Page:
When you read a book that includes source citations, do you prefer footnotes or endnotes? Publishers usually assume that the average reader will prefer endnotes, on the principle that they’re less distracting than footnotes.
Since long before the days of email, the Manuscript Editing Department at the University of Chicago Press has had the honor of replying to comments and questions from users of The Chicago Manual of Style, usually typed but sometimes written in longhand or even called in by phone.
There’s more to nouns than people, places, and things. Some nouns are countable, and some are not. Most nouns are common, but some are proper. There are mass nouns and collective nouns, attributive nouns and nouns that can function as verbs. Some even take on adverbial roles.
A “the” at the beginning of a word or phrase that would normally be capitalized—including the name of an organization or the title of a work—presents a dilemma. When is the “the” capitalized? In Chicago style, the answer comes down to a few rules that can help you decide in each case.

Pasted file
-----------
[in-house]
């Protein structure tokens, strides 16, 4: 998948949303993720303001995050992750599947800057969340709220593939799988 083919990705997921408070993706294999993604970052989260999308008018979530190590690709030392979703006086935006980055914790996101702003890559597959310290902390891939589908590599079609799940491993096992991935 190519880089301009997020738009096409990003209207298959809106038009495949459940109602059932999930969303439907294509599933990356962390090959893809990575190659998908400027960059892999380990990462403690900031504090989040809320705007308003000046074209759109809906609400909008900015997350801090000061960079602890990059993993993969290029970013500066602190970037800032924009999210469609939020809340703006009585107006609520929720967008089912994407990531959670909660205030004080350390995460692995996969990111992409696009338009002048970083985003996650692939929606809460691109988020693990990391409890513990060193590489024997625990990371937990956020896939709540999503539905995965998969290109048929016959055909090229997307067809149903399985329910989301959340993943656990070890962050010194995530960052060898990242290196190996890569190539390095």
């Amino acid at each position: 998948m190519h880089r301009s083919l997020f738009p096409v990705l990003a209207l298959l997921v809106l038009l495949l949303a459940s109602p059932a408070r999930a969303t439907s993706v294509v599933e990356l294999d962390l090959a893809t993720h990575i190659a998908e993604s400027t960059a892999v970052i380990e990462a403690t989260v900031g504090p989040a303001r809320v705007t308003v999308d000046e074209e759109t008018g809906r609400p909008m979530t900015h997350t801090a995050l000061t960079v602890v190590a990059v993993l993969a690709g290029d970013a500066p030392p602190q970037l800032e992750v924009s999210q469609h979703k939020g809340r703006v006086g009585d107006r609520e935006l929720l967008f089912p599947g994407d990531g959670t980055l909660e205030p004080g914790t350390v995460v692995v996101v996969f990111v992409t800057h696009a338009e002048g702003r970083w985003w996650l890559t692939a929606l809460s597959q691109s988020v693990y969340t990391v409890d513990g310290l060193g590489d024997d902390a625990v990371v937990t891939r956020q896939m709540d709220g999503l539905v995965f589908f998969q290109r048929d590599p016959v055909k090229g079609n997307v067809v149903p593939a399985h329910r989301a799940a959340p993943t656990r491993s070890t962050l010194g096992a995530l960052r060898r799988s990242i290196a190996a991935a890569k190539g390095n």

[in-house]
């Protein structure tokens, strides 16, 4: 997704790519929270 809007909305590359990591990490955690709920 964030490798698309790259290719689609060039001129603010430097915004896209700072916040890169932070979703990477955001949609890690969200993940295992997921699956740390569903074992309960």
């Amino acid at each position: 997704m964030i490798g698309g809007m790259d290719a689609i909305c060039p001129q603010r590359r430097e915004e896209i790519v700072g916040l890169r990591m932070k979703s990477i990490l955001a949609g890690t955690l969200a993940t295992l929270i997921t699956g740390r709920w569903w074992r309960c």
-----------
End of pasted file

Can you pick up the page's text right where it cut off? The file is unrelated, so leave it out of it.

Over the last year and a half (beginning in April 2021), Microsoft has been rolling out its “modern comments” to Word 365 users on both Windows and Mac platforms. If you use Word, and unless you have your updates turned off, there’s a good chance you have them by now, or will soon.
Q. Would you add a comma before the quotation marks in the following sentences?
Verb tenses are all about establishing the time that something happened: past, present, or future. They can also specify whether an action has been completed or is ongoing.
In the writers’ groups where I hang out online, these queries are evergreen: How do I know if I need a copyeditor before I submit my work to an agent or editor? How do I find a good copyeditor? How much does copyediting cost?
Even the most straightforward rule will be subject to an exception sooner or later. That’s why CMOS qualifies so many of its rules with usually or generally. But some exceptions are so common that they deserve to be called rules themselves.
Ellen Jovin is a cofounder of Syntaxis, a communication skills training firm based in New York City. The author of several books for business professionals, she has a BA in German studies from Harvard and an MA in comparative literature from UCLA.